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Bette Levy-Opening May 22nd at the JCC Patio Gallery! May 23 2016, 0 Comments
Bette Levy Honored Mazin Show Opens in Patio Gallery; Winners Announced February 06 2016, 0 Comments
At the packed, buzzing opening reception for the juried Annual Mazin Art Exhibit in the Patio Gallery on Sunday, November 22, many people paused and pondered in front of the first prize-winning piece, “Fusion.” The enigmatic earth-toned multimedia work shows four conical faces connected by threads to a large boulder-like item.
“I’m trying to figure it out,” said Mazin artist Sarah O’Koon. “It’s challenging. It draws you in and makes you think, what is this artist trying to say to me?”
The meaning behind “Fusion” was never revealed. Its creator, Russie Wight-Waltman, wasn’t there to explain it because she was sick and not able to attend the show.
The work’s puzzling quality was part of what made Mazin juror Luanne Rimel pick it as the winner of the first-place ribbon and $1,000. “There’s a lot of mystery in that piece,” Rimel said during the prize presentation.
She said narrowing the entries down was a major challenge, and that she was impressed by the range of inspired work she saw in the process. ”It never stops amazing me what people make and how the creative spirit lives in so many of us and we have to make our ideas become visual in some way.” Second place and $500 went to Tom Pfannerstill’s enamel-painted basswood “portraits” of a band aid box and oil can titled “Band Aid” and “3-in-One.”
“I’m overjoyed. It’s wonderful,” Pfannerstill said. “I sent a similar piece to another show and it was rejected.”
Third place and $300 went to Alexander Taylor’s oil painting “Woodford Reserve Distillery.” Taylor said he hadn’t planned to paint the Distillery the day he visited it for the first time, but he was unexpectedly charmed and inspired by it.
“It was a beautiful day and I took a few photographs,” Taylor said. “I loved the way the light was hitting the building. Most of my work is architectural, cityscapes or landscapes, so it’s right up my alley.”
Vickie Wheatley’s bright textile piece “Las Ruinas” and Paul Reynolds’ bleach on paper piece “Wood,” both received honorable mentions.
The winners reflected the wide variety of styles and media comprising the show. Other memorable and unconventional pieces include Craig Kaviar’s “Illumination,” an alluringly ancient- looking forged iron menorah; Barbara Tyson Moseley’s “Button,” a button-covered contemporary ethnic doll; and Kevin Schultz’s “Mermaid, a crochet lace sculpture of a female torso that looks like it is about to wiggle off the wall.
Jana John, a local artist and co-owner of Gallery Janjobe in the Mellwood Arts and Entertainment Center, marveled at “Mermaid.”
“The intricacy is just amazing,” she said. “It must have taken forever.”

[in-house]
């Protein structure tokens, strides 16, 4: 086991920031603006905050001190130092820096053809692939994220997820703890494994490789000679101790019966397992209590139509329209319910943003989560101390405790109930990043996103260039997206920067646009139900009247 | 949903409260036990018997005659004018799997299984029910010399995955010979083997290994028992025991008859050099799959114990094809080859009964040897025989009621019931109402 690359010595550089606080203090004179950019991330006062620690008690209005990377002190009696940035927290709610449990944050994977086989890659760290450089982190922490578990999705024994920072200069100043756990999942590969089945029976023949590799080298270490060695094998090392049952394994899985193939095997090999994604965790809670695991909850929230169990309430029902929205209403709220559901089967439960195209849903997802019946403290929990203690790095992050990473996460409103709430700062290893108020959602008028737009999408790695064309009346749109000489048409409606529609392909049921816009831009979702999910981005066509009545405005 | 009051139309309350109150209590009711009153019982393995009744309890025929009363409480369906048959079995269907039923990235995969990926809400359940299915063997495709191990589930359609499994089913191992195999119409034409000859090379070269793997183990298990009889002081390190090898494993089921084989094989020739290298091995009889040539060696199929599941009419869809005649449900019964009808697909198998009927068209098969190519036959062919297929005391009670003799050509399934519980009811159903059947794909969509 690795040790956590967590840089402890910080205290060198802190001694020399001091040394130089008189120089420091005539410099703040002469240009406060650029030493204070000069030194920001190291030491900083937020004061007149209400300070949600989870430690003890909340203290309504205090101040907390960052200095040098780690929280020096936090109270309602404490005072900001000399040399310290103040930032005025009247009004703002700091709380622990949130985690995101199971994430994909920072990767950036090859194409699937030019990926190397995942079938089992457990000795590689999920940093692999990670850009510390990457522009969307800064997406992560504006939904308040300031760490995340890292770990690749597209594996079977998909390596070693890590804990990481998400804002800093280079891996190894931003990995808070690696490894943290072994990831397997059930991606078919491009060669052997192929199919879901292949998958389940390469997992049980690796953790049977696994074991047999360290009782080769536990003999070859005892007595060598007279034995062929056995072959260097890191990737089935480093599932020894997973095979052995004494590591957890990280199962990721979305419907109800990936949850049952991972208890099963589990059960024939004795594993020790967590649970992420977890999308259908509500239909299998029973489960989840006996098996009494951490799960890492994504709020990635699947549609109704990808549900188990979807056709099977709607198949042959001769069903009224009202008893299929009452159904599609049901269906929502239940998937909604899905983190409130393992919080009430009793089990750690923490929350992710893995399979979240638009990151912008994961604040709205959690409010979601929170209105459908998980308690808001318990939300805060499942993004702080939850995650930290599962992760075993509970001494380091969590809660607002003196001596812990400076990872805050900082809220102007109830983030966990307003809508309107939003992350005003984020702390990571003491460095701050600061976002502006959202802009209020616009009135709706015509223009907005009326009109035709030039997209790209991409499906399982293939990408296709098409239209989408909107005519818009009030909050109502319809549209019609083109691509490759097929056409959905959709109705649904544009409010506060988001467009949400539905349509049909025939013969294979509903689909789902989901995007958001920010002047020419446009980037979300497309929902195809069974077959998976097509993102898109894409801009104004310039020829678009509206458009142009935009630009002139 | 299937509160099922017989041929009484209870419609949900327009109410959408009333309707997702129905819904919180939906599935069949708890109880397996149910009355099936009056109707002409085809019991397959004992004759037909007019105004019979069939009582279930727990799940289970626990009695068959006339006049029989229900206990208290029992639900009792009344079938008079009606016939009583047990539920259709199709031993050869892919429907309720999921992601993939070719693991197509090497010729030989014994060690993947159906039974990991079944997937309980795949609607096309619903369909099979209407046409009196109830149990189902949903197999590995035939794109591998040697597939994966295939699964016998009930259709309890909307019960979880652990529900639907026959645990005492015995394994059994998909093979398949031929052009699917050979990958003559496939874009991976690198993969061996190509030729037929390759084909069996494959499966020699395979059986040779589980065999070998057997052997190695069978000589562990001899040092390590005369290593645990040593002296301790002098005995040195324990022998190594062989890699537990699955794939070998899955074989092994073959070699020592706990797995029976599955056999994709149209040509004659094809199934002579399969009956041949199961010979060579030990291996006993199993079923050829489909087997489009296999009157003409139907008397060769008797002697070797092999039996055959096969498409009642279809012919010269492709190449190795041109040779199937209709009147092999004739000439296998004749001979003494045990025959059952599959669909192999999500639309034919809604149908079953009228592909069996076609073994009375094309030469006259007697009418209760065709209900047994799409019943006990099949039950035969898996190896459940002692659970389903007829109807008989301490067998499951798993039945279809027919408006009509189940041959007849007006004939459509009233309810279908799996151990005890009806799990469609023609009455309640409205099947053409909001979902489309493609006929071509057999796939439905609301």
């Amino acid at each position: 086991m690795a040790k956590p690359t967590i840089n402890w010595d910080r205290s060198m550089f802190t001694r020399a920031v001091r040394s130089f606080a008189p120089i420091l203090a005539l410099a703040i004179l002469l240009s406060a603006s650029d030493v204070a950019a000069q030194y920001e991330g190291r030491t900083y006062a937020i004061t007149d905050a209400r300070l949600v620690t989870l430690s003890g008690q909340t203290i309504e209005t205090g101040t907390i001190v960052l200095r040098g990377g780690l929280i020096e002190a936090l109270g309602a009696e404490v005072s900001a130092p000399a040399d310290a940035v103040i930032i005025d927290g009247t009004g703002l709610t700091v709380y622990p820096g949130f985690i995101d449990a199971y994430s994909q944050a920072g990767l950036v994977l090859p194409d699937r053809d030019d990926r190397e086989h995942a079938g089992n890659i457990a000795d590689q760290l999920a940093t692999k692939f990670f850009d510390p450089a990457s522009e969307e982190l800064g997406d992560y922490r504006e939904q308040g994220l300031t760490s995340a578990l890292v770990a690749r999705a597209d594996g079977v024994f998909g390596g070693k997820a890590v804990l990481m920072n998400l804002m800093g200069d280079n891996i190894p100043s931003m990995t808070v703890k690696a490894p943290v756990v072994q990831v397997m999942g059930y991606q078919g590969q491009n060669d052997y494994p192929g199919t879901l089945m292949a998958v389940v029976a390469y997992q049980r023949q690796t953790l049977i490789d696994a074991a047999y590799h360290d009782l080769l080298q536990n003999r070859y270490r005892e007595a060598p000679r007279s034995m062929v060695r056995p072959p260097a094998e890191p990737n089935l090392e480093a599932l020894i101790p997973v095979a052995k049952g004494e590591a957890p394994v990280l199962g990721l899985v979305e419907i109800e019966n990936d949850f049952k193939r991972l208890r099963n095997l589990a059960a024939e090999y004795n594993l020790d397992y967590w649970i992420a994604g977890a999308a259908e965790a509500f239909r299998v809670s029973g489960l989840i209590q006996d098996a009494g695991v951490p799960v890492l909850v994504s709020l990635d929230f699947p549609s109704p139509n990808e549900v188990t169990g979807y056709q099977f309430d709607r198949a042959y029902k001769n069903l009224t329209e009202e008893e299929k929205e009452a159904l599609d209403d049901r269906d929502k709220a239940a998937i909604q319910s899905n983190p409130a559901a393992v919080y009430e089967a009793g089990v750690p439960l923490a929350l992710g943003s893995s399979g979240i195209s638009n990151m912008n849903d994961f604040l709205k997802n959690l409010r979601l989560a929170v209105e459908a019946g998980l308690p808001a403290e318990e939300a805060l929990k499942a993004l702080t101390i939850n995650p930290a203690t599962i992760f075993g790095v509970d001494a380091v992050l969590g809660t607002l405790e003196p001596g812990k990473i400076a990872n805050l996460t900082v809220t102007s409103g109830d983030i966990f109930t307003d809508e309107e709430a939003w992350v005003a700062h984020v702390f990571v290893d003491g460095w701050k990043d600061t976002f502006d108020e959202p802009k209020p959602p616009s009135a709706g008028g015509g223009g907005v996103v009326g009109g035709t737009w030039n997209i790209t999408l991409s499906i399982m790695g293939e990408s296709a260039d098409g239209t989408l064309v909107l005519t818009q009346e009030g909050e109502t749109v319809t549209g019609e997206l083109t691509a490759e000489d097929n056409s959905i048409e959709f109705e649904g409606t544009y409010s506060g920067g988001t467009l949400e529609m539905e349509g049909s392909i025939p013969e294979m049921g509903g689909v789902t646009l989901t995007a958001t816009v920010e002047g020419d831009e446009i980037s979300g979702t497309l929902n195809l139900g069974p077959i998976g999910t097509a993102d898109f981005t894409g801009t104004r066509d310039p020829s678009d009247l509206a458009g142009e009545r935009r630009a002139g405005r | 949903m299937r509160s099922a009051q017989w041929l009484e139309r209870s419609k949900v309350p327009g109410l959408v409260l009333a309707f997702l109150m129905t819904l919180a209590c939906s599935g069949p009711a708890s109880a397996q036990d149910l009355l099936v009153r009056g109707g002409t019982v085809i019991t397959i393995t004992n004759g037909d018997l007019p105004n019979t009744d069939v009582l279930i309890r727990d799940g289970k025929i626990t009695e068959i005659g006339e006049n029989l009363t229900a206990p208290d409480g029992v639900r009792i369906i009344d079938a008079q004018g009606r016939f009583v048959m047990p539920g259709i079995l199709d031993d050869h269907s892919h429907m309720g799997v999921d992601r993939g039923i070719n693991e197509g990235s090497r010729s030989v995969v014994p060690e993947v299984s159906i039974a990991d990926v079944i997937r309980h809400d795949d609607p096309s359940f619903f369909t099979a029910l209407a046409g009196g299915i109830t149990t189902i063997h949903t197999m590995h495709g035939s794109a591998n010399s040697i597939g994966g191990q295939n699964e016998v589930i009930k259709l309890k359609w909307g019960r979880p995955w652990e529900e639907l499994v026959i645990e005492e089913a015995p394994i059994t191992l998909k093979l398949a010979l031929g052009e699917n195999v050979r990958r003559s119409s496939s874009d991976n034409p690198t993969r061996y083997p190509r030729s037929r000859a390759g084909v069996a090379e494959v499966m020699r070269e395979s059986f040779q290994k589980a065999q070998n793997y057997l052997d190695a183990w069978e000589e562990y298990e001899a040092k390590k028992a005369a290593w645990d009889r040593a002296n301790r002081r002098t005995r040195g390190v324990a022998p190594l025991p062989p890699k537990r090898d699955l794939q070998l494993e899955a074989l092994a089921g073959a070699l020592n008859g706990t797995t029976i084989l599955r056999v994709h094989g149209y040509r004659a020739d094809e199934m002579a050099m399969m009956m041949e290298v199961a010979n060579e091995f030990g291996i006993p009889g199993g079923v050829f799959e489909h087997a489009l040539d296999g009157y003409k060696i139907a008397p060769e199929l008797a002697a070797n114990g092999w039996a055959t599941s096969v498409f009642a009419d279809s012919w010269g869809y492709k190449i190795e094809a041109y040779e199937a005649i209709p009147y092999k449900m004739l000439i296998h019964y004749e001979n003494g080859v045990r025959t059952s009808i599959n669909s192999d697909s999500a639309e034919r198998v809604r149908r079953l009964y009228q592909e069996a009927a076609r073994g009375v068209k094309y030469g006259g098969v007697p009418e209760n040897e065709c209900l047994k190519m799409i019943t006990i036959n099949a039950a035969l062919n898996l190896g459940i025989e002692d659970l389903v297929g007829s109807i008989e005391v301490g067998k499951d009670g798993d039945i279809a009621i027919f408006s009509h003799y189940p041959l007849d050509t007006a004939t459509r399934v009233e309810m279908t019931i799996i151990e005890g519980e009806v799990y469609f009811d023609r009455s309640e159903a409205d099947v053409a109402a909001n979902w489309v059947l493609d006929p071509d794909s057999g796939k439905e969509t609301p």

Patio Gallery Director and accomplished textile artist Bette Levy was beaming with pride as she kept busy mixing and mingling with the artists and gallery-goers.
“I think the show is terrific. Luanne worked really hard to make sure she had a good representation of different types of art work,” Levy said. “This is one of the largest turnouts we’ve ever had. Our group shows bring out all of the artists and all of their families.”
After Rimel announced the prize-winners, Levy received a surprise tribute honoring her for 15 years tirelessly working to make the Patio Gallery a premiere destination for the art community in addition to managing her own thriving art career. (See story.)
It was the perfect time and place for the tribute because so many of the artists and colleagues Levy has worked with over the years were there to share the moment.
In brief comments, JCL President and CEO Sara Klein Wagner said, “Bette has given many hours and years making sure our gallery is successful and beautiful. She has been the leader, making everything happen and we just wanted to say thank you.”
The attendees applauded and Wagner and Levy hugged. Then Wagner presented Levy with a big present wrapped in polka-dot paper, which Levy didn’t open until close to the end of the reception. The gift was a fabulous frosted glass menorah with multi-colored studs. “It’s fantastic,” Levy said. “It’s going to be so gorgeous with the candles burning.”
The Mazin Art Exhibit was created 10 years ago by Bernice and Benjamin Mazin, z”l, and is funded by the Mazin Visual Arts Fund.
“The Mazins were on the JCC’s Visual Arts Committee and wanted to have a show that would celebrate local artists, so they set up a fund to underwrite the cost of having it on an ongoing basis,” Levy said. “We are so grateful to Bernice and Benjamin and their family.”
Judy Hummel, the Mazins’ daughter, was at the opening. She was grateful that the tradition her parents started is more popular and relevant than ever.